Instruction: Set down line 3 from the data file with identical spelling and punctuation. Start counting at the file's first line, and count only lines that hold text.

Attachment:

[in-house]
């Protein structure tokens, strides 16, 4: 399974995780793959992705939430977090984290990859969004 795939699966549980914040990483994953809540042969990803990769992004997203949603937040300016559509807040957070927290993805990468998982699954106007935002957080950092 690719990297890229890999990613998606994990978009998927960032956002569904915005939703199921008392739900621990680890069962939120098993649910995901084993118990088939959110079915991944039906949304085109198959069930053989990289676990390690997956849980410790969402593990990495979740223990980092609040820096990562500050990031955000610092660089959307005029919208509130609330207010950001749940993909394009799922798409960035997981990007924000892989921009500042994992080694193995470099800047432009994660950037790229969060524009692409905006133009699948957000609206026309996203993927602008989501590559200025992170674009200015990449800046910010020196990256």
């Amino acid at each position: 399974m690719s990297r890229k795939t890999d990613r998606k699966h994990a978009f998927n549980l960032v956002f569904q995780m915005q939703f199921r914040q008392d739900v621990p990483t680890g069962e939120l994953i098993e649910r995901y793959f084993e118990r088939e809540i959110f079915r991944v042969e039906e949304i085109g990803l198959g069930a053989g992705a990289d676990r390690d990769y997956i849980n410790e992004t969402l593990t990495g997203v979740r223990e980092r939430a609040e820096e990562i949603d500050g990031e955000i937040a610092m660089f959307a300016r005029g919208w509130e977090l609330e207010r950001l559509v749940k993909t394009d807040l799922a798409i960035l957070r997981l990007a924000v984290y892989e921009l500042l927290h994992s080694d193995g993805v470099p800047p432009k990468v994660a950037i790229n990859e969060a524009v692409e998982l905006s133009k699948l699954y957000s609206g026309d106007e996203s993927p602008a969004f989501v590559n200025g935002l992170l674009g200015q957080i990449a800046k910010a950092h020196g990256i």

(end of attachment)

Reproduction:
């Amino acid at each position: 399974m690719s990297r890229k795939t890999d990613r998606k699966h994990a978009f998927n549980l960032v956002f569904q995780m915005q939703f199921r914040q008392d739900v621990p990483t680890g069962e939120l994953i098993e649910r995901y793959f084993e118990r088939e809540i959110f079915r991944v042969e039906e949304i085109g990803l198959g069930a053989g992705a990289d676990r390690d990769y997956i849980n410790e992004t969402l593990t990495g997203v979740r223990e980092r939430a609040e820096e990562i949603d500050g990031e955000i937040a610092m660089f959307a300016r005029g919208w509130e977090l609330e207010r950001l559509v749940k993909t394009d807040l799922a798409i960035l957070r997981l990007a924000v984290y892989e921009l500042l927290h994992s080694d193995g993805v470099p800047p432009k990468v994660a950037i790229n990859e969060a524009v692409e998982l905006s133009k699948l699954y957000s609206g026309d106007e996203s993927p602008a969004f989501v590559n200025g935002l992170l674009g200015q957080i990449a800046k910010a950092h020196g990256i």